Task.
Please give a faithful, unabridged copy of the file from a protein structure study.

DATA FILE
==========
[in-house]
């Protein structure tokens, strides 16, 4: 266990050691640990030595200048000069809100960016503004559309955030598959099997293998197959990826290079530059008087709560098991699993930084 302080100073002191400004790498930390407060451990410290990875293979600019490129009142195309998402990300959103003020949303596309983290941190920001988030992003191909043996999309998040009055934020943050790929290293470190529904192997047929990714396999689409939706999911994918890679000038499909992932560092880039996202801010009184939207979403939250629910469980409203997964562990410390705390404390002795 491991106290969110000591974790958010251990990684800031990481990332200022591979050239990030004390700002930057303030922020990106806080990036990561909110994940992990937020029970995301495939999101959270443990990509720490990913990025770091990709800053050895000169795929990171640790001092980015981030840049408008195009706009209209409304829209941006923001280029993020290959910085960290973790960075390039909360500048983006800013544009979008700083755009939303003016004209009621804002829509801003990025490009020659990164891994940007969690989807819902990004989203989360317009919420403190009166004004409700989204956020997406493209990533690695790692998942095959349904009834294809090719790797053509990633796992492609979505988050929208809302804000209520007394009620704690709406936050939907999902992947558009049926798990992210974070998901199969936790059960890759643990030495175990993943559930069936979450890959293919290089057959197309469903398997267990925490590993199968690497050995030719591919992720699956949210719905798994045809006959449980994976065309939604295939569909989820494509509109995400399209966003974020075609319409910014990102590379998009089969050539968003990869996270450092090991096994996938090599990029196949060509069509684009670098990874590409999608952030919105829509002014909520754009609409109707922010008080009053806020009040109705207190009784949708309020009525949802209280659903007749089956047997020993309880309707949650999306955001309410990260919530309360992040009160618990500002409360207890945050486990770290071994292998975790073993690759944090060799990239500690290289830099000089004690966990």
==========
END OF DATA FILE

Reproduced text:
[in-house]
């Protein structure tokens, strides 16, 4: 266990050691640990030595200048000069809100960016503004559309955030598959099997293998197959990826290079530059008087709560098991699993930084 302080100073002191400004790498930390407060451990410290990875293979600019490129009142195309998402990300959103003020949303596309983290941190920001988030992003191909043996999309998040009055934020943050790929290293470190529904192997047929990714396999689409939706999911994918890679000038499909992932560092880039996202801010009184939207979403939250629910469980409203997964562990410390705390404390002795 491991106290969110000591974790958010251990990684800031990481990332200022591979050239990030004390700002930057303030922020990106806080990036990561909110994940992990937020029970995301495939999101959270443990990509720490990913990025770091990709800053050895000169795929990171640790001092980015981030840049408008195009706009209209409304829209941006923001280029993020290959910085960290973790960075390039909360500048983006800013544009979008700083755009939303003016004209009621804002829509801003990025490009020659990164891994940007969690989807819902990004989203989360317009919420403190009166004004409700989204956020997406493209990533690695790692998942095959349904009834294809090719790797053509990633796992492609979505988050929208809302804000209520007394009620704690709406936050939907999902992947558009049926798990992210974070998901199969936790059960890759643990030495175990993943559930069936979450890959293919290089057959197309469903398997267990925490590993199968690497050995030719591919992720699956949210719905798994045809006959449980994976065309939604295939569909989820494509509109995400399209966003974020075609319409910014990102590379998009089969050539968003990869996270450092090991096994996938090599990029196949060509069509684009670098990874590409999608952030919105829509002014909520754009609409109707922010008080009053806020009040109705207190009784949708309020009525949802209280659903007749089956047997020993309880309707949650999306955001309410990260919530309360992040009160618990500002409360207890945050486990770290071994292998975790073993690759944090060799990239500690290289830099000089004690966990």